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Genesis - Trespass CD (album) cover

TRESPASS

Genesis

 

Symphonic Prog

4.16 | 1624 ratings

From Progarchives.com, the ultimate progressive rock music website

EatThatPhonebook
Prog Reviewer
4 stars 7/10

Trespass is a youthful, romantic album that brings Genesis to a new level.

After the innocent sounding debut album, Genesis take a brave step forward with "Trespass", by some considered one of the best albums of the band. This happens also to be the album thanks to which Genesis started to gain the fame and respect they had when releasing all the other magical albums that follow.

"Trespass" is not exactly melodic in it's nature: it is quite distant from Yes' "Time And Word" where the main focus is the melody. Genesis' release is much more reliant on atmosphere and musicianship, and the music is much more Progressive in it's nature than Yes would be until the "Yes Album" or even "Close To The Edge". In this particular album, I sense much more romanticism than any other Genesis album, which makes it unique in not only sound but also overall feeling: Peter Gabriel is here more nostalgic than ever, and the lyrics are as well representing the era of the new youth, confused about the great rushes of life. What is noticeable however, is the almost amateurish musicianship, very loose, and sometimes I can't help feeling that it needed adjustments in order to capture the actual moods the band wanted to deliver with that piece. However Progressive is something that is not about technicality exclusively, and this album in my opinion proves it elegantly.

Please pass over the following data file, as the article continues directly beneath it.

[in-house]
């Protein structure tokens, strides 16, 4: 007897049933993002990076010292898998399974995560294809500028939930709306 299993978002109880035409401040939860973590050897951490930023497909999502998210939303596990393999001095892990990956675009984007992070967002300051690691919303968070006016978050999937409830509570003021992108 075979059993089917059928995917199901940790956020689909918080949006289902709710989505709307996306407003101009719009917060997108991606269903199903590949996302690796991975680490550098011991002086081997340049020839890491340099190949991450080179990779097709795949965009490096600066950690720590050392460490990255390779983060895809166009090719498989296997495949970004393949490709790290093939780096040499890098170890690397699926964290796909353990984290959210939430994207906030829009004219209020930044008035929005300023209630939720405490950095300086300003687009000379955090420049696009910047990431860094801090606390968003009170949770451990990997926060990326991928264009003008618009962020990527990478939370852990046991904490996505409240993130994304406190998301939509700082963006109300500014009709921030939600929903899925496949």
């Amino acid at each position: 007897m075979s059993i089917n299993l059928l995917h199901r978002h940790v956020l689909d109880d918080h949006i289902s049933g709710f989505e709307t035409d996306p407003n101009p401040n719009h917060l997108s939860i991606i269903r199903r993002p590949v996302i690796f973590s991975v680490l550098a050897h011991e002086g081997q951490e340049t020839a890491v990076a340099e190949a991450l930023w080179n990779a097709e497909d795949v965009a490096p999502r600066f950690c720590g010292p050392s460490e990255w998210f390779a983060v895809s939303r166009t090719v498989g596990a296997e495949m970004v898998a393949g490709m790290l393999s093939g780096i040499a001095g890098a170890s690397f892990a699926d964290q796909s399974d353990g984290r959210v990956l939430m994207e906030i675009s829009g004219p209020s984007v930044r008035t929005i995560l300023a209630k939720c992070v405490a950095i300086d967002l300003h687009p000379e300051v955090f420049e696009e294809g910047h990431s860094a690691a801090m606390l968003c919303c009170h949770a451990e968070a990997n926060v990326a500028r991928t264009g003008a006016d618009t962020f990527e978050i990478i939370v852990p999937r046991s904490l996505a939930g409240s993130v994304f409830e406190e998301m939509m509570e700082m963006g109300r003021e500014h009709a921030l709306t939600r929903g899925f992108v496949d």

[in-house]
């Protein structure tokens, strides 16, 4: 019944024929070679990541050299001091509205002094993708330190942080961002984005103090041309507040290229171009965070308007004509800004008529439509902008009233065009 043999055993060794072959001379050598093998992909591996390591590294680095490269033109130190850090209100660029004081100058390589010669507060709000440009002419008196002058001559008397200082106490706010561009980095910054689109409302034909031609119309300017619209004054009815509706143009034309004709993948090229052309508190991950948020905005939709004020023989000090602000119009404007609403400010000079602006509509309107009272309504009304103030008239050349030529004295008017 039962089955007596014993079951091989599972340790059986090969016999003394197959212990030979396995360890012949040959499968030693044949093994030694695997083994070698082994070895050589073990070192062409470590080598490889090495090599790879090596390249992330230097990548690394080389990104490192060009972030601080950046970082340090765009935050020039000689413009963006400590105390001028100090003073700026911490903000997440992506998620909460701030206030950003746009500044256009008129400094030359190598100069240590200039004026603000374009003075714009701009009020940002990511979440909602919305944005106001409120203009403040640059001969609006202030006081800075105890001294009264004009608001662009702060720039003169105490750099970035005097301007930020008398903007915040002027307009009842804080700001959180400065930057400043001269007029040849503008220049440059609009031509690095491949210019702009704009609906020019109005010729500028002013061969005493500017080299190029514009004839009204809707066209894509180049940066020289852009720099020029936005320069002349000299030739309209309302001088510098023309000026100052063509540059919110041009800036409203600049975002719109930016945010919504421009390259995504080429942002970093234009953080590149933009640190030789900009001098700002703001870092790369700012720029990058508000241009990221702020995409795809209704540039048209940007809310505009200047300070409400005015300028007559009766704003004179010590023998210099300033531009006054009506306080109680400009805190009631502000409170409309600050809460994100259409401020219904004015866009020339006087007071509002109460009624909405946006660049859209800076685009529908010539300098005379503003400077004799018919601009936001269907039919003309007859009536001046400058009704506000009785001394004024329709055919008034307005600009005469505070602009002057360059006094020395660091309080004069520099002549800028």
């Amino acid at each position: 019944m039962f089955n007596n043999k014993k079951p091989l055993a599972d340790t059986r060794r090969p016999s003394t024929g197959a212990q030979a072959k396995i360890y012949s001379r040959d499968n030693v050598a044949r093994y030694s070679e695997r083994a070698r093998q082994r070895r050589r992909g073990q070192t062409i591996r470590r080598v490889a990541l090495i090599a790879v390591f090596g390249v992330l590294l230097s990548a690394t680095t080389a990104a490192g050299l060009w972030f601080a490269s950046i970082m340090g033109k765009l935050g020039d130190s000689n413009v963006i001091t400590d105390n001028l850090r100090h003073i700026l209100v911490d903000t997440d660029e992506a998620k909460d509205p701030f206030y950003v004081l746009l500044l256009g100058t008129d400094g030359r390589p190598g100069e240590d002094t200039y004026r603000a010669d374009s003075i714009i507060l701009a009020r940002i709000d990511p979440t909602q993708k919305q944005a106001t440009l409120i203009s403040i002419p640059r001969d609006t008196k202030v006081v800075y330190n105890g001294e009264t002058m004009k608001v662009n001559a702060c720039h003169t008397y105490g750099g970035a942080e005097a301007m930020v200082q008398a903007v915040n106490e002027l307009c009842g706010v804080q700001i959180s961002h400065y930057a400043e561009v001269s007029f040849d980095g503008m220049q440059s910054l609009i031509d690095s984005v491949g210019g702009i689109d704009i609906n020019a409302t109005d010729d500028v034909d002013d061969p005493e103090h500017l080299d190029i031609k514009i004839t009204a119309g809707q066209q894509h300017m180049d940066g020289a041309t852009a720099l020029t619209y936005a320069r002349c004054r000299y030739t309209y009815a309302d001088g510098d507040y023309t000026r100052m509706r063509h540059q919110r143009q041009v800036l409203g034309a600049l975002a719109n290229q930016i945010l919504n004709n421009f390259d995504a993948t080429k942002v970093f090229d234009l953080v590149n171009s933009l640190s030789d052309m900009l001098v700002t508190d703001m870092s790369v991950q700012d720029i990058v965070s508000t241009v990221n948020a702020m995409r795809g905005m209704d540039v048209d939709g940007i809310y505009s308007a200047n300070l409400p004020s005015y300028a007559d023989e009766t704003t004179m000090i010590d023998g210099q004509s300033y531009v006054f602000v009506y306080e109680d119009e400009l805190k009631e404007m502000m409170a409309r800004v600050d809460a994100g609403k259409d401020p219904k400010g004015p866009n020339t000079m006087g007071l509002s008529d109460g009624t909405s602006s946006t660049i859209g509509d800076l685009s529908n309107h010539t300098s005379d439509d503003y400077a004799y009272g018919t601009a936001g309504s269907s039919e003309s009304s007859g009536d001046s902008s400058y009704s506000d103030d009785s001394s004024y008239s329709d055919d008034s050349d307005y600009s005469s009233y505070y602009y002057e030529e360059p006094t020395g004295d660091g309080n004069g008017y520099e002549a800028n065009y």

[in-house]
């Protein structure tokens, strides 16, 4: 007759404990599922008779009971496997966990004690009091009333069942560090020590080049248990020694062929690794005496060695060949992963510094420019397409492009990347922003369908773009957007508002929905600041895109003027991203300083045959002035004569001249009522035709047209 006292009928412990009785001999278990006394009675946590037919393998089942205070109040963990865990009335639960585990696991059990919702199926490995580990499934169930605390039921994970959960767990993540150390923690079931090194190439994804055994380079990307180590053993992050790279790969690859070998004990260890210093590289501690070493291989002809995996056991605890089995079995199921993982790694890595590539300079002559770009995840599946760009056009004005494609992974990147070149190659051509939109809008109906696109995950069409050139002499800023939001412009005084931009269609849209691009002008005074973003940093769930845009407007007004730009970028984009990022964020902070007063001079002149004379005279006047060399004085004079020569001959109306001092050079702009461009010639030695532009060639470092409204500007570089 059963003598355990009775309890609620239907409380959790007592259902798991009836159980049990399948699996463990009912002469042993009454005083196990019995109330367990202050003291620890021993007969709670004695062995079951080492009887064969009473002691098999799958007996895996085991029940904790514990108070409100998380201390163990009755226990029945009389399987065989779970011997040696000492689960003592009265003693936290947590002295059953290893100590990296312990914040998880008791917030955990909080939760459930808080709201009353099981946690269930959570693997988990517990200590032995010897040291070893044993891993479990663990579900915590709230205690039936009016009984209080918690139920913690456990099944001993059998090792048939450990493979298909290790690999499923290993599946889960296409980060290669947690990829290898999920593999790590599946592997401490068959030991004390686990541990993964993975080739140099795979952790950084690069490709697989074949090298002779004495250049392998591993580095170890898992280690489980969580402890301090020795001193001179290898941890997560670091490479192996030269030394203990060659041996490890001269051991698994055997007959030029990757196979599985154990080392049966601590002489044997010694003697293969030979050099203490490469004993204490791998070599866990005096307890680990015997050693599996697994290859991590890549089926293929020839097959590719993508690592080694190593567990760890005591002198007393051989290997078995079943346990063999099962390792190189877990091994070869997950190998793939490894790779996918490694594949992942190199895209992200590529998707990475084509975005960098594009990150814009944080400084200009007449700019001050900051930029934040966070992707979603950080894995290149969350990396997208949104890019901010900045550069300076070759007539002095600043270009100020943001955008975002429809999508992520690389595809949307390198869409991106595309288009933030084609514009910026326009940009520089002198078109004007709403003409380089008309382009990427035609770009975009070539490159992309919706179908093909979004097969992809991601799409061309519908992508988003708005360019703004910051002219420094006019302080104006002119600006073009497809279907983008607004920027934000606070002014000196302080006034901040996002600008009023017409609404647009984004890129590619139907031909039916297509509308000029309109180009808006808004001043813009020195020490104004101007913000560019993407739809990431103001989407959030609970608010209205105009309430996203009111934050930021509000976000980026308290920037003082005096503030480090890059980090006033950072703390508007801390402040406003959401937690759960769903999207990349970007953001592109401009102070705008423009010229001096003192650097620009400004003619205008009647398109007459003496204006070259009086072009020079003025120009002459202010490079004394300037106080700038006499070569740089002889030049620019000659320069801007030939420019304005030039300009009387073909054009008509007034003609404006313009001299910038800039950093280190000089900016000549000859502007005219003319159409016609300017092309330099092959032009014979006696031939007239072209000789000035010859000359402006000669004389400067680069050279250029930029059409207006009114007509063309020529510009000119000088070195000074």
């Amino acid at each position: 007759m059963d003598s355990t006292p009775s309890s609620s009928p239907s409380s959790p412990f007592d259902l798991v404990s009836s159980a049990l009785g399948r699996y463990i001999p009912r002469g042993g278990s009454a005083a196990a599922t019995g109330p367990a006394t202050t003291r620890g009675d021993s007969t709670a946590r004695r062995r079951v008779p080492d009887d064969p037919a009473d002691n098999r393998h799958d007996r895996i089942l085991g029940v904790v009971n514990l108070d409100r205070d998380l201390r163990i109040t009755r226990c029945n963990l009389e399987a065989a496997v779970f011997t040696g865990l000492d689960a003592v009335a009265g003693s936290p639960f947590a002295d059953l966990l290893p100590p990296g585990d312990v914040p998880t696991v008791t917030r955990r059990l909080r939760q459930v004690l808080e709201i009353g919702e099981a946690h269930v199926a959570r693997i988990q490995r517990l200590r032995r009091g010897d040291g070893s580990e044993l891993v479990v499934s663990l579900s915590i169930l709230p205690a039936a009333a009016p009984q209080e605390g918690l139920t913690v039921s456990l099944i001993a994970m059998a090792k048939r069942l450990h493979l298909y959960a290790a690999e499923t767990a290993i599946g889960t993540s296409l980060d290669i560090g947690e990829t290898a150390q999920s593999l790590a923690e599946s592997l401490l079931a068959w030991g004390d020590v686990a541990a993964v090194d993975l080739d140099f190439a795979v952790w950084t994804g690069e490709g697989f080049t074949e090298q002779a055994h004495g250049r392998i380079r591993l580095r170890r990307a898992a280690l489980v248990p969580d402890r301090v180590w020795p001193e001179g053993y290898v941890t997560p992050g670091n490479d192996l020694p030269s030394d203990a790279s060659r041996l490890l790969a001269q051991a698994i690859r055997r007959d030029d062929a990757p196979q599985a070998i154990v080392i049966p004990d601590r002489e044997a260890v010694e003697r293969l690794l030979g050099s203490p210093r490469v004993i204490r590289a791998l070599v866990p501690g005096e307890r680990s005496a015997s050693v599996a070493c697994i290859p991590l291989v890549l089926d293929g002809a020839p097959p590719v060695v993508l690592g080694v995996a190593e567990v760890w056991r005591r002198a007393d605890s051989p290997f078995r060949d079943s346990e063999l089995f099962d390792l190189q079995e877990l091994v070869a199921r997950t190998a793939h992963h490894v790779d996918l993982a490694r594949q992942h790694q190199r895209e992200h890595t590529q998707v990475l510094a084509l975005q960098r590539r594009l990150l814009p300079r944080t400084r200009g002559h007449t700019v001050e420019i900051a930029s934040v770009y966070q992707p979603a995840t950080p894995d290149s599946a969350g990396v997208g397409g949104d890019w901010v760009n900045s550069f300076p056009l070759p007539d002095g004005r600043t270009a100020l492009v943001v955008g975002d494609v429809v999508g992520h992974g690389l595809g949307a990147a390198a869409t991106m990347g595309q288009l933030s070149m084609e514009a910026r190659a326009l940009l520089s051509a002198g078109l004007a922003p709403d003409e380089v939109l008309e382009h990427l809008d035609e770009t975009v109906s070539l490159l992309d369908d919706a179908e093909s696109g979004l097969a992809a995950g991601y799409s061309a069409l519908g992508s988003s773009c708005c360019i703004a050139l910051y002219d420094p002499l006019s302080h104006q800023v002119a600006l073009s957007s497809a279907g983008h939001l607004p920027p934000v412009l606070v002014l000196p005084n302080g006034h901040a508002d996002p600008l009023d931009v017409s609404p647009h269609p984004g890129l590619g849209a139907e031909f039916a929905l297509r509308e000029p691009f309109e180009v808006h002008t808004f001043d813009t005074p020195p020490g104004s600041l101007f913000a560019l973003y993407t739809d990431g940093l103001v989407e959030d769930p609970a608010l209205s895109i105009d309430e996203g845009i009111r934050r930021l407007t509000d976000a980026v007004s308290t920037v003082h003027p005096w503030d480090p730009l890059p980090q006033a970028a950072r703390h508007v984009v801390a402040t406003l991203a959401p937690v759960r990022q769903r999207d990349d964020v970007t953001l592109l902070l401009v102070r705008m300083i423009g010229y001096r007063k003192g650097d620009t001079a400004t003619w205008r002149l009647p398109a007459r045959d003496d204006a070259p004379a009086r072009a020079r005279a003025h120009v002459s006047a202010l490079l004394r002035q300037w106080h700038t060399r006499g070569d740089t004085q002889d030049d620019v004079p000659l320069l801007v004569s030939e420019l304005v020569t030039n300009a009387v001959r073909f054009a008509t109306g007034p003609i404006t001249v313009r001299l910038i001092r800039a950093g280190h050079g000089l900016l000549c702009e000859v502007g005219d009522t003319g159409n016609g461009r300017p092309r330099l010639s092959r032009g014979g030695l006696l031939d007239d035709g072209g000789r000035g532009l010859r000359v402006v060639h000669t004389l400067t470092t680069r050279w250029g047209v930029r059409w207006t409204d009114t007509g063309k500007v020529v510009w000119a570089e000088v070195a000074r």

Songs like "Looking For Someone", "White Mountain", "Vision Of Angels", are a great example of that atmosphere this band has accomplished with "Trespass". However, there is melody as well, like in the heavy times of "The Knife" or even the most wonderful song off the album, "Dusk", the shortest but definitely the most haunting.

This sophomore LP gained a whole lot for Genesis, and helped the process of creating masterpieces such as the following albums. "Trespass" may just be darn close in being essential for understanding the development of the great Prog Rock bands in their earlier days.

EatThatPhonebook | 4/5 |

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